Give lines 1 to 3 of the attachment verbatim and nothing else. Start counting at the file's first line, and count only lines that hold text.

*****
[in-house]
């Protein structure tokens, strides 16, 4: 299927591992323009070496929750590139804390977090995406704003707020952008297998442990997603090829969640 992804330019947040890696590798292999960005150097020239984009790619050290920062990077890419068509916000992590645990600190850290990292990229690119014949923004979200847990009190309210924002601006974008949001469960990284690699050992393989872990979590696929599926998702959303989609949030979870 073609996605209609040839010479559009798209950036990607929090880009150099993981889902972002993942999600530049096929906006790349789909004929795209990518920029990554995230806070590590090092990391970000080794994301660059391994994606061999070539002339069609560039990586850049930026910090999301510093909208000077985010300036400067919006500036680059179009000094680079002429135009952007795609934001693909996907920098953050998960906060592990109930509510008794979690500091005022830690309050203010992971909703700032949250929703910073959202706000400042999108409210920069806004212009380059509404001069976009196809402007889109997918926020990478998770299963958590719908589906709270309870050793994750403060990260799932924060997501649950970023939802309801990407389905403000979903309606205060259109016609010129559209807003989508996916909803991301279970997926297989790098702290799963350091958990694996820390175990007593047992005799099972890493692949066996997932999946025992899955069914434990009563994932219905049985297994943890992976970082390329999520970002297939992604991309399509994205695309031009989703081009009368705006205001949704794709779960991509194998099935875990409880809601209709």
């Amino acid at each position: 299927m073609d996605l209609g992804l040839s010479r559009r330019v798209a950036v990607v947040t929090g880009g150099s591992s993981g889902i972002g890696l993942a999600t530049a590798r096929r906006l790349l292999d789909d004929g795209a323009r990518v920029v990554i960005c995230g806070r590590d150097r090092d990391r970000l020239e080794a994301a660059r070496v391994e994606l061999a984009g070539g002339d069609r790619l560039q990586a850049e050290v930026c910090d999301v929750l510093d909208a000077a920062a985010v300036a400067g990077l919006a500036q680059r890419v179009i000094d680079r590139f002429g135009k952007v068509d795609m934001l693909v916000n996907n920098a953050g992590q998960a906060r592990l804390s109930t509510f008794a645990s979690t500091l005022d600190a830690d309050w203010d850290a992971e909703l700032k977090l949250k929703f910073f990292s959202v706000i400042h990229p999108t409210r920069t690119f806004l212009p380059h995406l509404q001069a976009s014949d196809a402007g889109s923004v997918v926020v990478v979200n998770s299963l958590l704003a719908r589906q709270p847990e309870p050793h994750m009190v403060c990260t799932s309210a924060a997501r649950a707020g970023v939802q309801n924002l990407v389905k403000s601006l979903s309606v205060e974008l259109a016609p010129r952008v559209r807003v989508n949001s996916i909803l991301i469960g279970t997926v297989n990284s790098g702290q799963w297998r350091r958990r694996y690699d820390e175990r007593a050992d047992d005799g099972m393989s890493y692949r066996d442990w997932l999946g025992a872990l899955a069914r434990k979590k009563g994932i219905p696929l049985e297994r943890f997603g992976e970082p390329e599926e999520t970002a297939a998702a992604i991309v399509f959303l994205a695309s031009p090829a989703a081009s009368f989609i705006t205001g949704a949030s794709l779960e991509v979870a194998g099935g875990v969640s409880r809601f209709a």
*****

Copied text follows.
[in-house]
């Protein structure tokens, strides 16, 4: 299927591992323009070496929750590139804390977090995406704003707020952008297998442990997603090829969640 992804330019947040890696590798292999960005150097020239984009790619050290920062990077890419068509916000992590645990600190850290990292990229690119014949923004979200847990009190309210924002601006974008949001469960990284690699050992393989872990979590696929599926998702959303989609949030979870 073609996605209609040839010479559009798209950036990607929090880009150099993981889902972002993942999600530049096929906006790349789909004929795209990518920029990554995230806070590590090092990391970000080794994301660059391994994606061999070539002339069609560039990586850049930026910090999301510093909208000077985010300036400067919006500036680059179009000094680079002429135009952007795609934001693909996907920098953050998960906060592990109930509510008794979690500091005022830690309050203010992971909703700032949250929703910073959202706000400042999108409210920069806004212009380059509404001069976009196809402007889109997918926020990478998770299963958590719908589906709270309870050793994750403060990260799932924060997501649950970023939802309801990407389905403000979903309606205060259109016609010129559209807003989508996916909803991301279970997926297989790098702290799963350091958990694996820390175990007593047992005799099972890493692949066996997932999946025992899955069914434990009563994932219905049985297994943890992976970082390329999520970002297939992604991309399509994205695309031009989703081009009368705006205001949704794709779960991509194998099935875990409880809601209709």
């Amino acid at each position: 299927m073609d996605l209609g992804l040839s010479r559009r330019v798209a950036v990607v947040t929090g880009g150099s591992s993981g889902i972002g890696l993942a999600t530049a590798r096929r906006l790349l292999d789909d004929g795209a323009r990518v920029v990554i960005c995230g806070r590590d150097r090092d990391r970000l020239e080794a994301a660059r070496v391994e994606l061999a984009g070539g002339d069609r790619l560039q990586a850049e050290v930026c910090d999301v929750l510093d909208a000077a920062a985010v300036a400067g990077l919006a500036q680059r890419v179009i000094d680079r590139f002429g135009k952007v068509d795609m934001l693909v916000n996907n920098a953050g992590q998960a906060r592990l804390s109930t509510f008794a645990s979690t500091l005022d600190a830690d309050w203010d850290a992971e909703l700032k977090l949250k929703f910073f990292s959202v706000i400042h990229p999108t409210r920069t690119f806004l212009p380059h995406l509404q001069a976009s014949d196809a402007g889109s923004v997918v926020v990478v979200n998770s299963l958590l704003a719908r589906q709270p847990e309870p050793h994750m009190v403060c990260t799932s309210a924060a997501r649950a707020g970023v939802q309801n924002l990407v389905k403000s601006l979903s309606v205060e974008l259109a016609p010129r952008v559209r807003v989508n949001s996916i909803l991301i469960g279970t997926v297989n990284s790098g702290q799963w297998r350091r958990r694996y690699d820390e175990r007593a050992d047992d005799g099972m393989s890493y692949r066996d442990w997932l999946g025992a872990l899955a069914r434990k979590k009563g994932i219905p696929l049985e297994r943890f997603g992976e970082p390329e599926e999520t970002a297939a998702a992604i991309v399509f959303l994205a695309s031009p090829a989703a081009s009368f989609i705006t205001g949704a949030s794709l779960e991509v979870a194998g099935g875990v969640s409880r809601f209709a």